Earlier this month, The Telegraph’s theatre critic, Dominic Cavendish, wrote an article where he argued that woke sensibilities regarding Shakespeare may ultimately result in his getting “cancelled”, and his plays, in their unadulterated form, becoming considered unacceptable.

Below is the response from our Artistic Director, Gregory Doran, who was cited in the article.

Dominic Cavendish gets me wrong. 

He quotes me saying that I don’t care who wrote Shakespeare, whether it was he, she or them, and suggests that this reckless “degendering” demonstrates a lack of respect for our house playwright. 

He misses the point. I was referring to a well-established theory that Shakespeare collaborated with fellow playwrights more frequently than we might have expected, including with Thomas Middleton in Macbeth and Timon of Athens; with George Wilkins in Pericles; and with John Fletcher on Henry VIII and The Two Noble Kinsmen. But whether the plays are the product of sole authorship or collaboration, ultimately it doesn’t matter. We have them. A body of astonishing plays that explore our humanity from 360 degrees, and to which we constantly return to explain ourselves.

But Dominic Cavendish’s grievance is not with Shakespeare’s authorship. It is with the variety of approaches to presenting the plays, some of which he does not care for, and which he regards as incessantly “woke”.

The article was published in the paper with a large photo of the brilliant Rosie Sheehy who plays King John in Eleanor Rhode’s scintillating production in the Swan. Beneath the photo the headline read “problematic Shakespeare” - the immediate implication being that the problem is casting a woman as the callow king. Now I know that is not Dominic Cavendish’s intention, but it is the impression the article presents. 

Two decades ago there was an outcry when David Oyelowo was cast as King Henry VI for the RSC in 2000. Nowadays those who would fulminate against the right of a black actor to play an historical English monarch are few and far between. Perhaps those who are uncomfortable with women playing men will also soon be a thing of the past, but they are taking their time; after all Sarah Bernhardt played Hamlet in Stratford-upon-Avon over a hundred years ago.

Regendering is not a policy at the RSC, but it is certainly an opportunity. There are many times when the roles Shakespeare wrote are not specifically defined by their gender characteristics. 

Shakespeare wrote precisely for the actors available in his company, which was entirely male with only three or four boys or young men who could take on the female roles. If he had been writing after the Restoration when women took to the stage, he would undoubtedly have written more parts for them. 

Gregory Doran head and shoulders, wearing a dark blue shirt
Artistic Director Gregory Doran.
Photo by John Bellars © RSC Browse and license our images

I directed the RSC's first 50/50 gender balanced production in October 2018, Troilus and Cressida. But the revelation to me was not the power with which Adjoa Andoh played the Machiavellian Ulysses, or the wit Suzanne Bertish brought to the role of Agamemnon. The fact that the roles were played by women was the least interesting factor. Certainly the opportunity of having these strong experienced women together on the stage was refreshing.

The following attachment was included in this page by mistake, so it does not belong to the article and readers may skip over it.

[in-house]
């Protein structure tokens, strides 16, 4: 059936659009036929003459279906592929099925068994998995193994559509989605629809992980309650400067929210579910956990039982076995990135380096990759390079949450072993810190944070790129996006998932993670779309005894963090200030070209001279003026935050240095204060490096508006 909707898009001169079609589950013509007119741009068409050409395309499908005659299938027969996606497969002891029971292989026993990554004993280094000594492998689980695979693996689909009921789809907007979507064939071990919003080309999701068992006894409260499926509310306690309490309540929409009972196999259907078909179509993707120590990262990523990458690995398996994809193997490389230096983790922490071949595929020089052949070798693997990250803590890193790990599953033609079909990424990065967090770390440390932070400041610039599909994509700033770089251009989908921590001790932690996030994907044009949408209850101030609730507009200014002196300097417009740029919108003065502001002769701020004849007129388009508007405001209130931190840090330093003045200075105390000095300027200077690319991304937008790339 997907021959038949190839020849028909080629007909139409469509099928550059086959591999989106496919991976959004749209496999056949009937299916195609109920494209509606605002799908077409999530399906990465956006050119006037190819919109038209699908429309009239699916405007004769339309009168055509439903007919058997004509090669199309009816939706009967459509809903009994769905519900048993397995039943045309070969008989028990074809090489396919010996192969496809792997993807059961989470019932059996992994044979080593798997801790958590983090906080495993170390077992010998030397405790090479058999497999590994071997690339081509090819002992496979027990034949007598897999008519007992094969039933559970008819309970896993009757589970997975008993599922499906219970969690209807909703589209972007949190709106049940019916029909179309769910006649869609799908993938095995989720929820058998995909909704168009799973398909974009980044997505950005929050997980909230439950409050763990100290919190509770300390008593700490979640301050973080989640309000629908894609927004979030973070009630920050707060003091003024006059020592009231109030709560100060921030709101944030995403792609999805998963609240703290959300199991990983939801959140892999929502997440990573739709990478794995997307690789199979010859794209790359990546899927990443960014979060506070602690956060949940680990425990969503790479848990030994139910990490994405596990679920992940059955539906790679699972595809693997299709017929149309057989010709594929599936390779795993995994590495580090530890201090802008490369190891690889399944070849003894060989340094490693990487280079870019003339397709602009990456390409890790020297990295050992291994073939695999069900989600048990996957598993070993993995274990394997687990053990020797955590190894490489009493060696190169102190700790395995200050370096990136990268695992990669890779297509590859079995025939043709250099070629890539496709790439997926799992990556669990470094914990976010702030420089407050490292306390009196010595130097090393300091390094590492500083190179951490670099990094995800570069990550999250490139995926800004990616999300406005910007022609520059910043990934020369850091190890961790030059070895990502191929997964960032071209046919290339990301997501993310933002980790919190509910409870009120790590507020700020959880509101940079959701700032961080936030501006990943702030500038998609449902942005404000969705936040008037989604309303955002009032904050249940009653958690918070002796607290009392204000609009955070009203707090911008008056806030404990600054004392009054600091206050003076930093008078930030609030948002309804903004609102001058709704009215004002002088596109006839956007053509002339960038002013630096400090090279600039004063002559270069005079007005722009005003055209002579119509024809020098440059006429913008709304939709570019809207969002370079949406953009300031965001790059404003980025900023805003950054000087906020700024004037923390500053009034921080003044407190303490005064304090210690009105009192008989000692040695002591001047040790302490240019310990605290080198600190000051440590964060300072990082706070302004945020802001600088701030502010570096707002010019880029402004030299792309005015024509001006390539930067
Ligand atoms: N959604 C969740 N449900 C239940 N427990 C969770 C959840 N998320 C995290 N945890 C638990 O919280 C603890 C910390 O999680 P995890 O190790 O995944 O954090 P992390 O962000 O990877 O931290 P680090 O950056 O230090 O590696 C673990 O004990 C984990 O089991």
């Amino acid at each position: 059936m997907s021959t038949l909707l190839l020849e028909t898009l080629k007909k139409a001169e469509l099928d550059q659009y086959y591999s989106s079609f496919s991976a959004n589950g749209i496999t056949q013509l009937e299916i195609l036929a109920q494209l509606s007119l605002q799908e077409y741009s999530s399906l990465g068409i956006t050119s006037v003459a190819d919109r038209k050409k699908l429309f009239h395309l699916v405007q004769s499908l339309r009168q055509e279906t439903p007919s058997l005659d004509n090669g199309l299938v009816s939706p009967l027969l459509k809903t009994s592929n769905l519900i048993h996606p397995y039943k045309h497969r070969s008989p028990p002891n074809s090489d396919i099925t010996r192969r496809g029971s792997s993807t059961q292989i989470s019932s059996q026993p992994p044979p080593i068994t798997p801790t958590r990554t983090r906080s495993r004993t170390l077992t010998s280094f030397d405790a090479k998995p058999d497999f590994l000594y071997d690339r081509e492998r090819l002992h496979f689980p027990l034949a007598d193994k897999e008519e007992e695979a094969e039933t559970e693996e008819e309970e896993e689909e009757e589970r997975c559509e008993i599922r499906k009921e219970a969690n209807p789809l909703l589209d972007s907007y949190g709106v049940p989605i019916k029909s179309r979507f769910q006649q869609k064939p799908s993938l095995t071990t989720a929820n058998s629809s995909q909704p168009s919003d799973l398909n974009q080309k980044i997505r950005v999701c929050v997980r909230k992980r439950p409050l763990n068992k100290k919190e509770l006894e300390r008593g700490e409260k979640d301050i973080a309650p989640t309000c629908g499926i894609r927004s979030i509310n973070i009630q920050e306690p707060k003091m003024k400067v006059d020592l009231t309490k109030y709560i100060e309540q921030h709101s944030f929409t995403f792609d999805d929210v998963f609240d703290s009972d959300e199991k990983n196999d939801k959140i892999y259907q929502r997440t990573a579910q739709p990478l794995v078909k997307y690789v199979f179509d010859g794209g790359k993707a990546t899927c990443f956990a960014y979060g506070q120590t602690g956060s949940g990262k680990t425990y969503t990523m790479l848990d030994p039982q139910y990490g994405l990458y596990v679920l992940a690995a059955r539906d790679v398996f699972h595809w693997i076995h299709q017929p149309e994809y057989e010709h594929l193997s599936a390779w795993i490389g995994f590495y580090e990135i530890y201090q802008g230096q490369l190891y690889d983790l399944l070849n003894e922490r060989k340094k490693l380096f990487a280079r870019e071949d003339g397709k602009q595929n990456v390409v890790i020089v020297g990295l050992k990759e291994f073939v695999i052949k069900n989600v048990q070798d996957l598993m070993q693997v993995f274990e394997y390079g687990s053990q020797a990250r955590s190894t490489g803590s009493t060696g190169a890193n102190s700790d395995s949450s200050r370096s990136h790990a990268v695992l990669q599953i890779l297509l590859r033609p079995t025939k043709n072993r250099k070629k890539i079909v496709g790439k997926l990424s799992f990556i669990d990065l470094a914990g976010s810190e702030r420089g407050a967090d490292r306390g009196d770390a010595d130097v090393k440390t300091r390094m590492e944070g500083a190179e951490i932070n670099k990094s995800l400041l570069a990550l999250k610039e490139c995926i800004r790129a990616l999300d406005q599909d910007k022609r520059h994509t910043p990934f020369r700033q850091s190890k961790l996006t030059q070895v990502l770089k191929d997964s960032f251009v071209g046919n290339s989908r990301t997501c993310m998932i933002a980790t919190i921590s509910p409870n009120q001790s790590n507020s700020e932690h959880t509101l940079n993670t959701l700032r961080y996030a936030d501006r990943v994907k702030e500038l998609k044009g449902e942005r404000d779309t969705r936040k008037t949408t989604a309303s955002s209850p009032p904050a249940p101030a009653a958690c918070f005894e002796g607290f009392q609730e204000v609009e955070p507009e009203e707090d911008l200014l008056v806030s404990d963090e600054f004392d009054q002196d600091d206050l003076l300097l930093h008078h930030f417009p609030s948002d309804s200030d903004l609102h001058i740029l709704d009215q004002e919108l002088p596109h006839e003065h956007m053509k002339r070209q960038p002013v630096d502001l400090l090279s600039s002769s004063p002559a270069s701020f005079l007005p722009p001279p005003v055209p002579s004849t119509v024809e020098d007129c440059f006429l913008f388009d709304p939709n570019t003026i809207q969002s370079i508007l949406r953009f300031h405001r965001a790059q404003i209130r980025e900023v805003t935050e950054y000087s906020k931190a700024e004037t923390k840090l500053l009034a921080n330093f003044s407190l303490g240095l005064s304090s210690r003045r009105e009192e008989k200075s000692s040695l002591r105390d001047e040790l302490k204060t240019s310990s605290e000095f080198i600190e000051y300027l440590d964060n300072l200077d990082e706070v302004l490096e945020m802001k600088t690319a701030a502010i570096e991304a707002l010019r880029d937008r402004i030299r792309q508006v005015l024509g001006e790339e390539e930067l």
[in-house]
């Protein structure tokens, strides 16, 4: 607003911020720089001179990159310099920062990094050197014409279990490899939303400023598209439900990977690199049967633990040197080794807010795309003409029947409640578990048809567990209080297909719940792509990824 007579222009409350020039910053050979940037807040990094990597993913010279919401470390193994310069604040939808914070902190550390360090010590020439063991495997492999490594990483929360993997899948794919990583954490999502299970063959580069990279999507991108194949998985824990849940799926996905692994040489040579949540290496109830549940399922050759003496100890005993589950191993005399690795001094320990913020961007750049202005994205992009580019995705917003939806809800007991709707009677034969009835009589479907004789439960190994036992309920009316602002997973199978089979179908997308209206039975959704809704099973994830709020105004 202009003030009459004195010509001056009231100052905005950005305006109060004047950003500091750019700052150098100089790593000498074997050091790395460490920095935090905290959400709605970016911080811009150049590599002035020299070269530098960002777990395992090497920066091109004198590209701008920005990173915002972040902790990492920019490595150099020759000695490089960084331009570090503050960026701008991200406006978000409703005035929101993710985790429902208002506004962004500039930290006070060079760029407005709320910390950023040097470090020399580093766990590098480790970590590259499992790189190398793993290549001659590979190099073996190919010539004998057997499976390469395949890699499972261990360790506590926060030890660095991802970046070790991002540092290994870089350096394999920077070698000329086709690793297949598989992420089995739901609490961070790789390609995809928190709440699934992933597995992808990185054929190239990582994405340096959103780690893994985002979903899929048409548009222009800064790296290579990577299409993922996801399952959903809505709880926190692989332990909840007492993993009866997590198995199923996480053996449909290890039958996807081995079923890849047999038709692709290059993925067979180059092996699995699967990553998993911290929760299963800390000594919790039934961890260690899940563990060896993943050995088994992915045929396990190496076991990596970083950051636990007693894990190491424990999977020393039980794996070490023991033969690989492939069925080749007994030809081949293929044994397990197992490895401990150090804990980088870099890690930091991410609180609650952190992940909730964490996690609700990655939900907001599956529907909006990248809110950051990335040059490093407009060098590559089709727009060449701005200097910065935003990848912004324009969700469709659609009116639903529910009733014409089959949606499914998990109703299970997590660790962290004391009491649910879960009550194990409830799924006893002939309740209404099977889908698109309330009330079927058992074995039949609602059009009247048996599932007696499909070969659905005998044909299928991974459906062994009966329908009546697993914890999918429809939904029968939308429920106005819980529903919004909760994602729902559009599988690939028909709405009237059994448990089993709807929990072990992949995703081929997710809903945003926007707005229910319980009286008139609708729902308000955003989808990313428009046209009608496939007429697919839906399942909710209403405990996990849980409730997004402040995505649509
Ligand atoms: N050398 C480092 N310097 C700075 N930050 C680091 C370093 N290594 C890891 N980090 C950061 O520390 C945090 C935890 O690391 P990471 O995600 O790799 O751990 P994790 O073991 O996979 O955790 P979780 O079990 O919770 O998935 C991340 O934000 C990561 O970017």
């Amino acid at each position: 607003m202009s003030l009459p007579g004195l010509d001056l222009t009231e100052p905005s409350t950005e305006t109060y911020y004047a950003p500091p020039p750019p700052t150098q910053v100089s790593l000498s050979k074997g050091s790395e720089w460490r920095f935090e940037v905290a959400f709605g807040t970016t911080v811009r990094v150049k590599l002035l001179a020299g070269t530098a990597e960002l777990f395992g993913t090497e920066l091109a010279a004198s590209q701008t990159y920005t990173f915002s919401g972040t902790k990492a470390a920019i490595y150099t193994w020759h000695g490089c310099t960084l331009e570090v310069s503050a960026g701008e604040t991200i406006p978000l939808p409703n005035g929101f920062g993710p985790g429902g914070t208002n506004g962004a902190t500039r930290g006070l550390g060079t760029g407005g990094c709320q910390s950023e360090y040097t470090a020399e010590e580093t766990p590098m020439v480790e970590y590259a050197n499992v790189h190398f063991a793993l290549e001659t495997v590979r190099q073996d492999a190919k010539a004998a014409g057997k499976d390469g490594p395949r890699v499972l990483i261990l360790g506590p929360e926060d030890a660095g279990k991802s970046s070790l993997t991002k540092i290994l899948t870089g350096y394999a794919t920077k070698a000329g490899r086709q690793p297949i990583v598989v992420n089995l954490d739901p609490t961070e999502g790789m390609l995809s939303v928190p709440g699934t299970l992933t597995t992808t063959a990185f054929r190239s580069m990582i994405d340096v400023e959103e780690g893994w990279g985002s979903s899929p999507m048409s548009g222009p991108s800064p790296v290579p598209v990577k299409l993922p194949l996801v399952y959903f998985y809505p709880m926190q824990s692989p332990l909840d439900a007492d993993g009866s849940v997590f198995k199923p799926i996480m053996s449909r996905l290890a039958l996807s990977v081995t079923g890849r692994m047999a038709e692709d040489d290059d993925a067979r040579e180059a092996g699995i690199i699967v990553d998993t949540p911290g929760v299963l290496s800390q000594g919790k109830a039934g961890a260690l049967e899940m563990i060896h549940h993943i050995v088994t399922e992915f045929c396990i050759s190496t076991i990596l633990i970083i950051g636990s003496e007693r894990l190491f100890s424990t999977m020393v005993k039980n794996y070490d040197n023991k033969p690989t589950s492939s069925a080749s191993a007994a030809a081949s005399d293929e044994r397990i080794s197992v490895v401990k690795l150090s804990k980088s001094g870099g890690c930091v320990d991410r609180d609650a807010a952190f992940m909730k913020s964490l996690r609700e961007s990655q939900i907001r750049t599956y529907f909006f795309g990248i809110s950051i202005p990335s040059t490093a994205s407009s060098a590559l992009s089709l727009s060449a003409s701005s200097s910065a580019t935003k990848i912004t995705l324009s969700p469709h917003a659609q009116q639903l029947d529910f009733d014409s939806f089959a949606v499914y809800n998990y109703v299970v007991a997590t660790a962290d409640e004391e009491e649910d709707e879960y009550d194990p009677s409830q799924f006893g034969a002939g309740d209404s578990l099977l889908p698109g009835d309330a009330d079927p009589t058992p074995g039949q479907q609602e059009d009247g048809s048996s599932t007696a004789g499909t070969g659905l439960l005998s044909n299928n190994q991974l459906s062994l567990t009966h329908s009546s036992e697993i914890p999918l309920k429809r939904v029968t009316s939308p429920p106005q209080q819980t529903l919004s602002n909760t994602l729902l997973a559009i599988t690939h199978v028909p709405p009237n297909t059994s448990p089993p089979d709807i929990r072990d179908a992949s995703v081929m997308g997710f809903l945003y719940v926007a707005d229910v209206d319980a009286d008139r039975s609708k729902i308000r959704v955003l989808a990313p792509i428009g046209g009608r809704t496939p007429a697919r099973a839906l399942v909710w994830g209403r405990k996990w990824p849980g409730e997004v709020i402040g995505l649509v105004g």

The really unexpected impact was seeing the prophetess Cassandra played by a deaf actor, Charlotte Arrowsmith. Using her own first language, BSL (British Sign Language), Charlotte drew upon a lifetime of trying to be heard, to be understood, and the frustration of not being listened to, and she used that experience to create a devastating account of the prophetess blessed with the gift of knowing the future, but cursed that no one will believe her. 

Casting David Oyelowo as Henry, or Rosie as John, or Charlotte as Cassandra, is not some fashionable fad or cynical self righteous appropriation of someone else’s culture. It is an open and honest response to these plays and how they speak to us now. 

Dominic Cavendish fears that the woke wolves are beginning to police Shakespeare, and that ultimately they will apply a sort of politically correct censorship which will render the plays unperformable. I can’t agree with that. I think directors, especially some of the freshest and most radical today, many of whom are women, want to reveal what is most urgent, most resonant and sometimes most challenging in his work, and address those issues head on. 

And we have always shaped Shakespeare to our own designs. The simple act of cutting his plays, which is done in virtually every production, reshapes the play, however subtly, for a contemporary audience. But don’t worry, Shakespeare is robust, he can take it, and the next generation will find different things in him to love and to be offended by. 

On the wider point we have currently in the same season with King John two exceptional new plays by women of colour: A Museum in Baghdad by Hannah Khalil and, just opened, The Whip by Juliet Gilkes Romero. All three plays have been directed by women. 

If we want to reflect the society in which we live we need to allow other voices to be heard, other stories to be told. 

If “woke” means socially aware or alert to injustice then Shakespeare, who showed “the very age and body of the time his form and pressure”, was certainly woke. He held a mirror up to nature, and whatever gender you are, whatever your racial heritage, your social background, whatever your physical or mental differences, you should be able to look into that mirror and recognise yourself reflected back. That is our purpose and our responsibility.